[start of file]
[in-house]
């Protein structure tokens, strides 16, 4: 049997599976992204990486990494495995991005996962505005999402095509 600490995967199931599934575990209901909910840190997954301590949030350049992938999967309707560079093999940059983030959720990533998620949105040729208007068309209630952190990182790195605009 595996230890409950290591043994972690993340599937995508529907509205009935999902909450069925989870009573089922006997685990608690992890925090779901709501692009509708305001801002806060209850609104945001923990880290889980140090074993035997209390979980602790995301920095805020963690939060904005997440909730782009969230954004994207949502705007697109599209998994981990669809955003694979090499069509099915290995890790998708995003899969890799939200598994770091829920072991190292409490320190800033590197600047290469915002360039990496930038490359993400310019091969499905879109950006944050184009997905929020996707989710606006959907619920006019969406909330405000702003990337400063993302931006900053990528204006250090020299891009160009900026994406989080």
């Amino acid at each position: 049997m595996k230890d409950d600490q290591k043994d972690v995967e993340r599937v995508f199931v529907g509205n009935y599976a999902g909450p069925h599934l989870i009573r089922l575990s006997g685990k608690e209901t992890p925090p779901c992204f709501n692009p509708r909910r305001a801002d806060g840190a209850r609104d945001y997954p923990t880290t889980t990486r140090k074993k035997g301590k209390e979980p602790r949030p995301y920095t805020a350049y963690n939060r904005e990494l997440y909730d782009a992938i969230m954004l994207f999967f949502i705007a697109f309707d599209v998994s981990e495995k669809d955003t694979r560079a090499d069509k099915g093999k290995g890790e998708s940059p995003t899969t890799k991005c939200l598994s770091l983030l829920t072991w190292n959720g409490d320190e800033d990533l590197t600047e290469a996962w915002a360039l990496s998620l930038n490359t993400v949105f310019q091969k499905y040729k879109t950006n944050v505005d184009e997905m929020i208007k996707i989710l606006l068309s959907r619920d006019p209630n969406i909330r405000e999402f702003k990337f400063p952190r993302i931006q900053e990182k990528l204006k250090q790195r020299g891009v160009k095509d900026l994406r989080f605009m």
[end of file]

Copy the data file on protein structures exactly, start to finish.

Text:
[in-house]
């Protein structure tokens, strides 16, 4: 049997599976992204990486990494495995991005996962505005999402095509 600490995967199931599934575990209901909910840190997954301590949030350049992938999967309707560079093999940059983030959720990533998620949105040729208007068309209630952190990182790195605009 595996230890409950290591043994972690993340599937995508529907509205009935999902909450069925989870009573089922006997685990608690992890925090779901709501692009509708305001801002806060209850609104945001923990880290889980140090074993035997209390979980602790995301920095805020963690939060904005997440909730782009969230954004994207949502705007697109599209998994981990669809955003694979090499069509099915290995890790998708995003899969890799939200598994770091829920072991190292409490320190800033590197600047290469915002360039990496930038490359993400310019091969499905879109950006944050184009997905929020996707989710606006959907619920006019969406909330405000702003990337400063993302931006900053990528204006250090020299891009160009900026994406989080």
């Amino acid at each position: 049997m595996k230890d409950d600490q290591k043994d972690v995967e993340r599937v995508f199931v529907g509205n009935y599976a999902g909450p069925h599934l989870i009573r089922l575990s006997g685990k608690e209901t992890p925090p779901c992204f709501n692009p509708r909910r305001a801002d806060g840190a209850r609104d945001y997954p923990t880290t889980t990486r140090k074993k035997g301590k209390e979980p602790r949030p995301y920095t805020a350049y963690n939060r904005e990494l997440y909730d782009a992938i969230m954004l994207f999967f949502i705007a697109f309707d599209v998994s981990e495995k669809d955003t694979r560079a090499d069509k099915g093999k290995g890790e998708s940059p995003t899969t890799k991005c939200l598994s770091l983030l829920t072991w190292n959720g409490d320190e800033d990533l590197t600047e290469a996962w915002a360039l990496s998620l930038n490359t993400v949105f310019q091969k499905y040729k879109t950006n944050v505005d184009e997905m929020i208007k996707i989710l606006l068309s959907r619920d006019p209630n969406i909330r405000e999402f702003k990337f400063p952190r993302i931006q900053e990182k990528l204006k250090q790195r020299g891009v160009k095509d900026l994406r989080f605009m």